As state lawmakers spent the Easter Weekend working to close a half-billion dollar state budget shortfall, Snoqualmie Valley School District administrators and school board members contemplate how their budget shortfall will impact students and teachers next year.
SVSD is working to finalize its 2012-13 $56 million budget – a budget that needs about $1.2 million trimmed from it. The SVSD budget shortfall stems from three different areas. The first $450,000 of cuts are due to under enrollment. Washington State funds school districts on a per pupil basis. Next year’s enrollment growth is lower than projected which means less state money. The second $550,000 of cuts stem from the latest teachers union contract. Last year, Washington State mandated a 1.9% teacher salary reduction in order to balance its budget. SVSD did not implement that salary reduction on its teachers, which means it is now facing unfunded labor costs. The third $300,000 of needed cuts is categorized as “other.” These could stem from additional state cuts to education funding – known when its new budget is finalized – or from possible budget increases like the cost of gasoline.
There was also a shortfall in this year’s SVSD budget. That shortage was covered by drawing down the district’s reserve fund from $3.4 million to $2.6-$2.8 million. Administrators say they cannot continue to draw on the fund to solve next year’s shortfall, as the goal is to maintain its current level. Hence, tough budget cuts are needed. Over the past few years, SVSD made significant budget reductions by trimming administrative and maintenance costs. As there is little budget left in these areas to cut, teacher salaries are now being trimmed.
Eight FTE (full time equivalent) teacher layoffs will offset the first $450,000 in budget cuts. The hope is these eight salary reductions will come from retiring teachers and/or resignations. More layoffs (maybe an additional 8 FTE) are possible for the second $550,000 of needed cuts. What does this mean to education? It means regardless if the teacher salary reductions come from retirement, resignation or layoffs, SVSD could have 8-16 fewer teachers next year. The impact on education could show up in 1) larger class size because fewer teachers are instructing the same number of students; or 2) in a possible loss of programming because teachers who instruct specific courses were laid off.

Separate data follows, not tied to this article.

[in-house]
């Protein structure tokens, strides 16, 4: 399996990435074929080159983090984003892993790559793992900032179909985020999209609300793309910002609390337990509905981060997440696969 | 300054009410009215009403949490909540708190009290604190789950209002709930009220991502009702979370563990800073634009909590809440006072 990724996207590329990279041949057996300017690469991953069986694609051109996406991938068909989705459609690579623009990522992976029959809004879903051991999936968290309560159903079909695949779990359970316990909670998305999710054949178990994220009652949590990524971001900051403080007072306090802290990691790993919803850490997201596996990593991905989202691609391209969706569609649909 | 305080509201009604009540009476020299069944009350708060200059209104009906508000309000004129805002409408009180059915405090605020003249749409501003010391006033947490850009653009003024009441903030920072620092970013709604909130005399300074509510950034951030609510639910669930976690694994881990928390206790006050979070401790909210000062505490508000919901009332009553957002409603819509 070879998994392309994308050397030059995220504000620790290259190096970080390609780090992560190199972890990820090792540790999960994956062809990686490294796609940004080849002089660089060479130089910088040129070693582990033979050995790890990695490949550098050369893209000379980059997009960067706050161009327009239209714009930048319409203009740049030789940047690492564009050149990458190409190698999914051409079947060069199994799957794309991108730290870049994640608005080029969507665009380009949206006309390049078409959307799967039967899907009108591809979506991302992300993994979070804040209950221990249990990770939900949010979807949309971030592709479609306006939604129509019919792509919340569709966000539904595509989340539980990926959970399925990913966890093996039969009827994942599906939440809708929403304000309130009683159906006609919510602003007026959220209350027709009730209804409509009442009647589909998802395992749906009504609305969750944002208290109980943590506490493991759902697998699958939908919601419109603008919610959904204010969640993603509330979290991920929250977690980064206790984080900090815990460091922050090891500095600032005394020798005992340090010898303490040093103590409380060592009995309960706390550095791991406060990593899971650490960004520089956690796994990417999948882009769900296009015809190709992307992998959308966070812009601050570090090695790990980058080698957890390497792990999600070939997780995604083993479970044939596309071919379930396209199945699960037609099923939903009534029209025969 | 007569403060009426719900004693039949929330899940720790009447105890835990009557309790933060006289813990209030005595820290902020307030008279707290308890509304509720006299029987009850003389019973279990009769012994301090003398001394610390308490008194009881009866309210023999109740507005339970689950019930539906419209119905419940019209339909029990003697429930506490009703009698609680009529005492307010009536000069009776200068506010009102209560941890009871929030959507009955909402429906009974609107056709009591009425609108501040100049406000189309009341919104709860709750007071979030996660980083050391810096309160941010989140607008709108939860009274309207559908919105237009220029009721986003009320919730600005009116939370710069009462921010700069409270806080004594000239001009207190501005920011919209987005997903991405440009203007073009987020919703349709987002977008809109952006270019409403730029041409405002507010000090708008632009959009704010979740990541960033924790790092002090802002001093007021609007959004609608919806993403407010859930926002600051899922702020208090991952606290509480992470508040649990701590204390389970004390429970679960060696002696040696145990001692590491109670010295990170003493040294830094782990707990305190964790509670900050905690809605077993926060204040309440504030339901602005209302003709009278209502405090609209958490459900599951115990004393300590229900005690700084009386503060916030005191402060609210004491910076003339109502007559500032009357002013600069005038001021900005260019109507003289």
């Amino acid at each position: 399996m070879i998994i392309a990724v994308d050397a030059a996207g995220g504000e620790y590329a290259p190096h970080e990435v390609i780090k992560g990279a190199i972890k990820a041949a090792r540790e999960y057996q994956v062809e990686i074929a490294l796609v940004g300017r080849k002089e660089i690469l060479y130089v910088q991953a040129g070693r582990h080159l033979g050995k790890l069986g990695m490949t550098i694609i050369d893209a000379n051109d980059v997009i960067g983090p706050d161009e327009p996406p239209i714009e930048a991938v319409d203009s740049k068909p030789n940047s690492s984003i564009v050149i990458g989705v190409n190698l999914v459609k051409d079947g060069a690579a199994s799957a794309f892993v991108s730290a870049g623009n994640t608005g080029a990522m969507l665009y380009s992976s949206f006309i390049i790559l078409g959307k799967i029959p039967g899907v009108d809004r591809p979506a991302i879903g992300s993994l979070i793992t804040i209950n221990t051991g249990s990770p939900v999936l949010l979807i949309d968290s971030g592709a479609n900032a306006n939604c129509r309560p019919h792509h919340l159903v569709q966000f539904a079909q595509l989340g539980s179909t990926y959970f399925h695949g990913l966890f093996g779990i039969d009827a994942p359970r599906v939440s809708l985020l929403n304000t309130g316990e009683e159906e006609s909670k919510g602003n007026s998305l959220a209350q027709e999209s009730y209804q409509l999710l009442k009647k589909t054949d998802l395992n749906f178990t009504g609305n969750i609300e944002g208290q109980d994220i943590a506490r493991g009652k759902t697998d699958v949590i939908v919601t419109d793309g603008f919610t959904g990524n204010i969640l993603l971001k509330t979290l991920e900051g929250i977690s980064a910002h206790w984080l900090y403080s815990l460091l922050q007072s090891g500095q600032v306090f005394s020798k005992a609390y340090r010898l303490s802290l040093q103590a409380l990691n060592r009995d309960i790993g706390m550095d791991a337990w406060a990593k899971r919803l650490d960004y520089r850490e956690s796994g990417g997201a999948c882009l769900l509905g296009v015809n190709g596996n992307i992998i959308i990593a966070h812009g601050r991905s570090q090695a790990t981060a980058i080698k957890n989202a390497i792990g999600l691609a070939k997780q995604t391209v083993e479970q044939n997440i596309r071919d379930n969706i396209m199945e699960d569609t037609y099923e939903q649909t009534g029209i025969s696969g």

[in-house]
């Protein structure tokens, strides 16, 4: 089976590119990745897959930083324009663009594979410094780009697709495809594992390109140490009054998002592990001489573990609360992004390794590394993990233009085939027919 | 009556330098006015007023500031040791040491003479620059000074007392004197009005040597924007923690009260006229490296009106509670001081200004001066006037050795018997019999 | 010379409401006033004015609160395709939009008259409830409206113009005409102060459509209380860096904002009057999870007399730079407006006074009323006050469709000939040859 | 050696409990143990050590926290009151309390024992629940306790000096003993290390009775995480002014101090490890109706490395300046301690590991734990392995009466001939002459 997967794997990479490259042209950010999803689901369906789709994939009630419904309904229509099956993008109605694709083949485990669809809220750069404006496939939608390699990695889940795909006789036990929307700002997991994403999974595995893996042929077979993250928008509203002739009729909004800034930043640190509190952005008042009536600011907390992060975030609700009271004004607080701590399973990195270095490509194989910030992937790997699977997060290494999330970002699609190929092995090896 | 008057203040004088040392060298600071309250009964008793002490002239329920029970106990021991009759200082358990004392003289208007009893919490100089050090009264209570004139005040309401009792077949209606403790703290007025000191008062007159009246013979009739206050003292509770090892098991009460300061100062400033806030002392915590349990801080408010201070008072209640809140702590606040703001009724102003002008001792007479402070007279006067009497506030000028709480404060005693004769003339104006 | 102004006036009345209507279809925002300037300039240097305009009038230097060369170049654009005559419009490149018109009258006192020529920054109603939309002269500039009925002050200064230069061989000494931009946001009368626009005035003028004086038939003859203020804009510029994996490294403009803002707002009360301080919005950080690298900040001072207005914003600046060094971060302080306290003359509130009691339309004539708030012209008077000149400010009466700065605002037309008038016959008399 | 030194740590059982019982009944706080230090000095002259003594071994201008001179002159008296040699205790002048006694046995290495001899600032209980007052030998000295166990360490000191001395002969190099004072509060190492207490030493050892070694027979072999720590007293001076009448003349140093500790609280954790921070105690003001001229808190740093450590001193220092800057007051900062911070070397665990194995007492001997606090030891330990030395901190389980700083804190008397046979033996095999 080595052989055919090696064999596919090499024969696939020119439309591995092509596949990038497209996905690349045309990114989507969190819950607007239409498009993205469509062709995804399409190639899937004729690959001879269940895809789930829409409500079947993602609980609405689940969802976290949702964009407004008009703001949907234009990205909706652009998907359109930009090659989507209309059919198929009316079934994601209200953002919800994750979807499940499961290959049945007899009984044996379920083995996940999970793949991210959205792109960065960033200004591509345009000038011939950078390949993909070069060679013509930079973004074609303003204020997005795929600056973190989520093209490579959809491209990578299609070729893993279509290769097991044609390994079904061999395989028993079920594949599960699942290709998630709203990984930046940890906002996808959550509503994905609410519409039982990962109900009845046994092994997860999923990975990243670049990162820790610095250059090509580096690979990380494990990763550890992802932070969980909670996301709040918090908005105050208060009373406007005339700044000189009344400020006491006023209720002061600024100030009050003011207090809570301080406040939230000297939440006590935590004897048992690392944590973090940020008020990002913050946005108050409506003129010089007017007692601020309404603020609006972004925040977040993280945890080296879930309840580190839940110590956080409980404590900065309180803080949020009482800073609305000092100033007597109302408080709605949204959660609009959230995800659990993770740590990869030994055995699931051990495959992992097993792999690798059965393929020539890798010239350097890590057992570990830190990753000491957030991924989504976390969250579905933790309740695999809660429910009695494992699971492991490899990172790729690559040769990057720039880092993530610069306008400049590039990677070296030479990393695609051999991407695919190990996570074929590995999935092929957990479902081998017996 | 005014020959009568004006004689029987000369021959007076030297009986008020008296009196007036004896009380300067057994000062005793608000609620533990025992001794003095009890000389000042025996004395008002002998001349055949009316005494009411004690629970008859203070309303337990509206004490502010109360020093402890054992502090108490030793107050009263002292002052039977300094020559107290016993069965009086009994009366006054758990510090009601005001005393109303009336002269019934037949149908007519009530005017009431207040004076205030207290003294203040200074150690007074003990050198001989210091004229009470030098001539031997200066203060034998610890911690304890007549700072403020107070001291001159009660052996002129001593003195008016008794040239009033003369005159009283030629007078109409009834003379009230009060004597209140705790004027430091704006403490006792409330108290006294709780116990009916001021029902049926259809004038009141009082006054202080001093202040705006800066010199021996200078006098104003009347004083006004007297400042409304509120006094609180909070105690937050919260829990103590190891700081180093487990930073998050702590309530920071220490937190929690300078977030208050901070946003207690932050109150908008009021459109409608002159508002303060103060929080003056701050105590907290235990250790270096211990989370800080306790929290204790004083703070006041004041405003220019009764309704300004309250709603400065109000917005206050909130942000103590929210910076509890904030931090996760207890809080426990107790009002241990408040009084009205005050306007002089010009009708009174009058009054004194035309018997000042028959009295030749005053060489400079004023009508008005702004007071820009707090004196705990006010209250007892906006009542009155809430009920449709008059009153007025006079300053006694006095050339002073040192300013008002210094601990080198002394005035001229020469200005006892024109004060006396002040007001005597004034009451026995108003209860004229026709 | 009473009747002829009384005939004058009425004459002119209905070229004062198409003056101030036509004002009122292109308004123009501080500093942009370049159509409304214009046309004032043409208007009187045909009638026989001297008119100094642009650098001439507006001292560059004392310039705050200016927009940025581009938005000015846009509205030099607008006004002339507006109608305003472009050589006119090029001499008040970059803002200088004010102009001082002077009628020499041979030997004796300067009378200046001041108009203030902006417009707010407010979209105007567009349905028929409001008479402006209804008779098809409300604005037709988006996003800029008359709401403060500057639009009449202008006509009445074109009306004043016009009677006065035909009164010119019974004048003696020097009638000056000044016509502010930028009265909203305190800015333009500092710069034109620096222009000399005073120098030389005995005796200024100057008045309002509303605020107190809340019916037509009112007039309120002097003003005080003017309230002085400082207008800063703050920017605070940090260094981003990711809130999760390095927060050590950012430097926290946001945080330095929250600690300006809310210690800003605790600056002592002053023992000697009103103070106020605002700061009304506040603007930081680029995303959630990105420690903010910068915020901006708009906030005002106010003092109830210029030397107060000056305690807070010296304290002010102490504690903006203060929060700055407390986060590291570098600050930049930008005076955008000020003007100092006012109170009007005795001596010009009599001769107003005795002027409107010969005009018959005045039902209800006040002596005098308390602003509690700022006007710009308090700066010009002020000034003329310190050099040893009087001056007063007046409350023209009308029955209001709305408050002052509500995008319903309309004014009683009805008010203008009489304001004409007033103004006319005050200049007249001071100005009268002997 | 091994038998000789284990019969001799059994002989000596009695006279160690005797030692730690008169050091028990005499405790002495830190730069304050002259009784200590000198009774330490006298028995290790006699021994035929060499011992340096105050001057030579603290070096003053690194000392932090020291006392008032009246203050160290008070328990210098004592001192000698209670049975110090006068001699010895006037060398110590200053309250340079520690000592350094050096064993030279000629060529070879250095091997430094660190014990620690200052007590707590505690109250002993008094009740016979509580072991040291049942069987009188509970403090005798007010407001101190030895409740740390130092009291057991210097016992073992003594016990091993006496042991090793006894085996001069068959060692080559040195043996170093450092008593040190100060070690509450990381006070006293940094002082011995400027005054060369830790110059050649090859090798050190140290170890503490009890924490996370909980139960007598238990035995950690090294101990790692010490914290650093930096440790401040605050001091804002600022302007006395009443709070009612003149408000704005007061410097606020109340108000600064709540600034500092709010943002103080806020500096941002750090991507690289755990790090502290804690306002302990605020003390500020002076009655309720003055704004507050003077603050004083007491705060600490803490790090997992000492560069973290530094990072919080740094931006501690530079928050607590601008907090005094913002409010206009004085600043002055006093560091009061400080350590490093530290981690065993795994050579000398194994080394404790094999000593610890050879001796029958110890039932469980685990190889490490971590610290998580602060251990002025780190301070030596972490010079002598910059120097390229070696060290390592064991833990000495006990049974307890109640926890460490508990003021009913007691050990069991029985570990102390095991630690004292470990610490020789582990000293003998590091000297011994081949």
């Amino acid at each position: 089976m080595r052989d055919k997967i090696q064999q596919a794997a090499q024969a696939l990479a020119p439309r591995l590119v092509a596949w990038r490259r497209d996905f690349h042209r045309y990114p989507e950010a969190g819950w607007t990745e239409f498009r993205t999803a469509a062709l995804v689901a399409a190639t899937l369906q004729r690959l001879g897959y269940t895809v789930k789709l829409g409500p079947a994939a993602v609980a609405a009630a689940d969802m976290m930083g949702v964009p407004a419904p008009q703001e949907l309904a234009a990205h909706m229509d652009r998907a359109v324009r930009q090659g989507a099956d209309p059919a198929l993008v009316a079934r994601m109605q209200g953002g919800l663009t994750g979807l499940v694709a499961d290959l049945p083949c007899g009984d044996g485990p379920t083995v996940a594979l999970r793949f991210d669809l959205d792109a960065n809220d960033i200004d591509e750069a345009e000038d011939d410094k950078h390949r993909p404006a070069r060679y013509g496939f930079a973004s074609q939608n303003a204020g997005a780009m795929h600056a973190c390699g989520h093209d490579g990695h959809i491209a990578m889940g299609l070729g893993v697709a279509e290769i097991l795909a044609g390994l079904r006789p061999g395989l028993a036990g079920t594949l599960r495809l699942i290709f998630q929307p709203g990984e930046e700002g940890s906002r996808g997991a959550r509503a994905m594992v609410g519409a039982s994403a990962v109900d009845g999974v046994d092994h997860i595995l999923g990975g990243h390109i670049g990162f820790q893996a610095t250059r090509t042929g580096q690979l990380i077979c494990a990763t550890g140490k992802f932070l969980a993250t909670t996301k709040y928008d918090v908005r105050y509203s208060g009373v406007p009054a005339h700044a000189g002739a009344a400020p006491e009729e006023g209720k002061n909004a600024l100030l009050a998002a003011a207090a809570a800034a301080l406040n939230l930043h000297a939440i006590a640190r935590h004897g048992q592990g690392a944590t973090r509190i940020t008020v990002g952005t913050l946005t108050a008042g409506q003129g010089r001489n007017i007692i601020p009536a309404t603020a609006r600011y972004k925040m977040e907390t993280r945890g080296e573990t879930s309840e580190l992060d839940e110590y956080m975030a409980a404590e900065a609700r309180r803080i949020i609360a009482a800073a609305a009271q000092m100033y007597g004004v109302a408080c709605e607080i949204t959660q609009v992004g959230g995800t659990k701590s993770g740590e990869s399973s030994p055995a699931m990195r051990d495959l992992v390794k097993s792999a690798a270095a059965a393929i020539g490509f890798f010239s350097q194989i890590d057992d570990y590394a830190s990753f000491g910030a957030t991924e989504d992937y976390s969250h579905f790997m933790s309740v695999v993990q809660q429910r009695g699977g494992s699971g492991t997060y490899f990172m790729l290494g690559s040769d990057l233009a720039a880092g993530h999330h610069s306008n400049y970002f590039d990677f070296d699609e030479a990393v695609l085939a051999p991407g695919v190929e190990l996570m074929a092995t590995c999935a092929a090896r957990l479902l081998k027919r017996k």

The district held an E-Meeting on March 29th to detail the potential budget cuts. In a school board work session this Thursday, April 12th, at 6PM, (prior to the regular school board meeting) SVSD administration will submit its Expenditure Reduction Plan. There will be time for citizen comment regarding the plan during the 7:30PM school board meeting. The following morning, the plan will be shared on the district’s website, along with a link so residents can share comments on the proposed reductions with board members. The board will most likely vote on the reduction plan at its April 26th meeting. The SVSD School Board usually approves the yearly budget in July, but teacher layoff notices must be issued by May 15th per union contract.
Budget cuts are hard. Teacher layoffs are never easy. A loss of teachers impacts education. Curriculum, STEM and Freshman Learning Centers are funded by budgets. I heard it stated recently that SVSD can’t afford to run a FLC and three middle schools. An additional pragmatic point might be, can it afford the FLC and two middle schools? There are funding concepts to consider: increased transportation costs from longer bus routes and potential shuttles between the FLC and MSHS; increased utility costs at CKMS and TFMS; increased staffing for lunch rooms and offices potentially serving 25-75% more middle school students; CKMS might need an assistant principal as TFMS has currently has one. SVSD will have the same number of buildings, but two of those buildings will be enlarged by portables and house more students. More students equals more building overhead costs and more staffing needs. Great ideas and concepts are usually just that without funding to make them reality. As our district faces teacher layoffs next year and Washington State budget woes continue, what impact do future educational concepts have on the number of teachers in the classroom? Is losing more teachers a possibility when launching these concepts in 2013?